- Jun 13, 2016
- 2008 CLS 320 CDI facelift
And then add on the infrastructure required to get it to your house from the transformer - cables - of which many are overhead in rural areas and the poles have a limit on how much cable weight they can take. Or for buried supplies just imagine the amount of roads that would need to be dug up to increase cable capacity to homes. It does also raise the question of how much CO2 will all of the required upgrades generate in terms of manufacturing and installation across the whole infrastructure - or will the Govt. just ignore that in its rush to convince EVs are our salvation?While overall generation capacity may cope you hit the nail on the head with residential infrastructure.
We recently had a power cut which lasted 9 hours. I got so fed up of waiting I walked out to our local substation and had a chat with the guys to find out what was going on. Turned out some prat from BT had dug up the 11kv feeder cable.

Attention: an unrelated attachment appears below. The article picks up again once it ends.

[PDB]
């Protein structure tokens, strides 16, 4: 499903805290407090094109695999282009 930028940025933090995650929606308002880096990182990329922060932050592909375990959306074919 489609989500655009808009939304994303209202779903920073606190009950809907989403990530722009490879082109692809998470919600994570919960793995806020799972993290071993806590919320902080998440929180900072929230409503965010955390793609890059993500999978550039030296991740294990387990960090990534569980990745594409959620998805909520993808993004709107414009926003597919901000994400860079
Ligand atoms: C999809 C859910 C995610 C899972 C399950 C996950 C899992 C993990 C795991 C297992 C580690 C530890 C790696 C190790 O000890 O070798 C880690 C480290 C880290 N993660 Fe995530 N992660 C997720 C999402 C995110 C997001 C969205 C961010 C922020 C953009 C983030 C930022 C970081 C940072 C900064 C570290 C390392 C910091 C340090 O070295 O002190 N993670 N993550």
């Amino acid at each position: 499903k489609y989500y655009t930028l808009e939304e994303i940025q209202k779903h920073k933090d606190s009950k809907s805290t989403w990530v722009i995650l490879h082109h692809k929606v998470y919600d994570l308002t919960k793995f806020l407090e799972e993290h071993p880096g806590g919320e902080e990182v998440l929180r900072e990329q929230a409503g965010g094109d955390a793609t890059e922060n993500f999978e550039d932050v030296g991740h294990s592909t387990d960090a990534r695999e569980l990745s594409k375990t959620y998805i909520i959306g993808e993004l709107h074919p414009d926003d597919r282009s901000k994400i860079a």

I have some previous experience with electrical distribution so It got me thinking, a typical residential substation is 1000 or 1500 KVA and serves several hundred houses. Come 2030 and beyond if every house fed by our local substation was to plug in their EV to a 7KW charger when they got home from work, I can tell you categorically that the sub couldn't meet the demand. As you say the move to heat pumps is not going to help. Bigger substations isn't a likely solution as there are 349,000 pole mounted transformers, 230,000 distribution substations, 4800 primary substations and over 1000 grid supply points in the UK. That's a lot of very expensive infrastructure to upgrade. It's more likely we will have to employ a smart means of ensuring that they are not all charging at the same time.
We will probably see the government suddenly supporting WFH as only way to take the load of the inadequate infrastructure. Or will they promote a new home based diesel generators grant scheme in true Govt. twisted thinking.